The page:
As troublesome as false positive biopsy recommendations are for breast lesions, such recommendations would be a much greater problem for pancreatic lesions (39–41). The pancreas lies deep in the back of the abdomen and lesions in the pancreas are not easily accessed (2). Furthermore, surgical resection is sometimes the only way to diagnose a lesion definitively, and the surgical resection of pancreatic lesions is associated with significant morbidity and a nontrivial risk of mortality. Tools to distinguish harmless lesions in the pancreas, such as serous cystadenomas (SCA), from true precursor lesions, such as IPMNs and MCNs, are needed, as are tools to distinguish low-grade PanINs, MCNs, and IPMNs from high-grade PanINs, MCNs, and IPMNs.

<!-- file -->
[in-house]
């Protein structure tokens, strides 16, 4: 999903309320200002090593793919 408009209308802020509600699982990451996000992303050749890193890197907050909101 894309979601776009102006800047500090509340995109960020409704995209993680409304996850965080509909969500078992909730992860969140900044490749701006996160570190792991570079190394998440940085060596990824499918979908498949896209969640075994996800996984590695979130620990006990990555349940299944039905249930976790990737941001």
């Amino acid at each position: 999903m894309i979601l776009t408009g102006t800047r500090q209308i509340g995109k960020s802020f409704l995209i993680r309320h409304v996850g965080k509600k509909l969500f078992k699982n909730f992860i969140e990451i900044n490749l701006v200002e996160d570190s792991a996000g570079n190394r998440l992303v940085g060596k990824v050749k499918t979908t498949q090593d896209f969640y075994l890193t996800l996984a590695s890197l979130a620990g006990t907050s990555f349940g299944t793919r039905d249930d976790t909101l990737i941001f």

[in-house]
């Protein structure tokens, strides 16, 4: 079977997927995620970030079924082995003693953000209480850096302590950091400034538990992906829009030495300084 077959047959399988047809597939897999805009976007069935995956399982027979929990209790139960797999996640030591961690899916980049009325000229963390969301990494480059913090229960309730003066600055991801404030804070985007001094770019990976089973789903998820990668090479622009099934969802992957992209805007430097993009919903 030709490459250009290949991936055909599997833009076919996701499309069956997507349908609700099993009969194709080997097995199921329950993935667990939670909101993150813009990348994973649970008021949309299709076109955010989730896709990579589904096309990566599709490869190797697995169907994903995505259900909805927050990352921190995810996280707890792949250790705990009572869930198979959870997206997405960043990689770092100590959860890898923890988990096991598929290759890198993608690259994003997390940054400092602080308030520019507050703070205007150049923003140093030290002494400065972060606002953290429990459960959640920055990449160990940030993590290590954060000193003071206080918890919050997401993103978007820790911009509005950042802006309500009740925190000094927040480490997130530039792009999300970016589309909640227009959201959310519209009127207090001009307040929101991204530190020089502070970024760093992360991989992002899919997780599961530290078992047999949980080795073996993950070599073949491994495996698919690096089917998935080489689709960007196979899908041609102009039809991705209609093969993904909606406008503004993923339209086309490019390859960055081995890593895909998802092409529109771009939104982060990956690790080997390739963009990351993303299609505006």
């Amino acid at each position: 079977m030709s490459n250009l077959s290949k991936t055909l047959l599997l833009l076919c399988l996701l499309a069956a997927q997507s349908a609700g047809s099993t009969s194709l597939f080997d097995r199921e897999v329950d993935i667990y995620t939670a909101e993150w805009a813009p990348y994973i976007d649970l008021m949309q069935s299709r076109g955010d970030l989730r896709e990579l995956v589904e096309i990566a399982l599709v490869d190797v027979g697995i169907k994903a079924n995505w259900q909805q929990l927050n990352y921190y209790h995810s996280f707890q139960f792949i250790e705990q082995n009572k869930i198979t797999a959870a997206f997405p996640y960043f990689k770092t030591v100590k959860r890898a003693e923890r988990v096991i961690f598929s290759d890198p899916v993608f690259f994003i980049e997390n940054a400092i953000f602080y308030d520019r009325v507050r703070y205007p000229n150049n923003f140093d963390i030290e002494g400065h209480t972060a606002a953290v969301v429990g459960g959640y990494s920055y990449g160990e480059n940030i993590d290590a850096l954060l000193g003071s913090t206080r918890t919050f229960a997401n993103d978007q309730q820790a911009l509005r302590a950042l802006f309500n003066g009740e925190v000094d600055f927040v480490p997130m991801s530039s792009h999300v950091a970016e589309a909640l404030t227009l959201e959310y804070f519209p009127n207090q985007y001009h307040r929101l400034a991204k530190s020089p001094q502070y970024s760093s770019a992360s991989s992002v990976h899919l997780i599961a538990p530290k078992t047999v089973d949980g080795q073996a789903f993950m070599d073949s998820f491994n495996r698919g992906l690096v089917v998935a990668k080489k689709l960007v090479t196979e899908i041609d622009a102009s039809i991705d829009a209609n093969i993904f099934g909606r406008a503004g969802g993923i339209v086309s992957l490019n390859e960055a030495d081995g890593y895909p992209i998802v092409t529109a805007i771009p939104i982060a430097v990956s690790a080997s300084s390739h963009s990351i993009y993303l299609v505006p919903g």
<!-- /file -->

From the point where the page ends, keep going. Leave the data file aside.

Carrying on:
Genetic markers have the potential to distinguish among the various cystic lesions of the pancreas and therefore could help distinguish harmless lesions and precursor lesions. Wu and colleagues sequenced the exomes of the four most common cystic neoplasms of the pancreas [SCA, IPMN, MCN, and solid pseudopapillary neoplasms (SPN)] and found that each of these four tumors was associated with a specific pattern of genetic alterations (Table 1; refs. 17, 18). SCAs are characterized by VHL gene alterations, SPNs by CTNN1 (β-catenin) gene mutations, IPMNs by KRAS, GNAS, RNF43, TP53, p16/CDKN2A and SMAD4 gene mutations, and MCNs by KRAS, RNF43, TP53, p16/CDKN2A, and SMAD4 gene mutations (17, 18). The mutations present in the neoplastic cells in these cystic neoplasms are shed into the cyst fluid and therefore can be detected in cyst fluid (Fig. 3). For example, in a study that included analyses of both neoplasms and cyst fluid, 96% of 132 IPMNs were found to harbor a mutation in GNAS and/or KRAS, whereas mutations in these genes were not observed in 44 SCAs (18). With these advances, we can easily envision that harmless cysts of the pancreas will be readily distinguishable from true precursor lesions in the near future.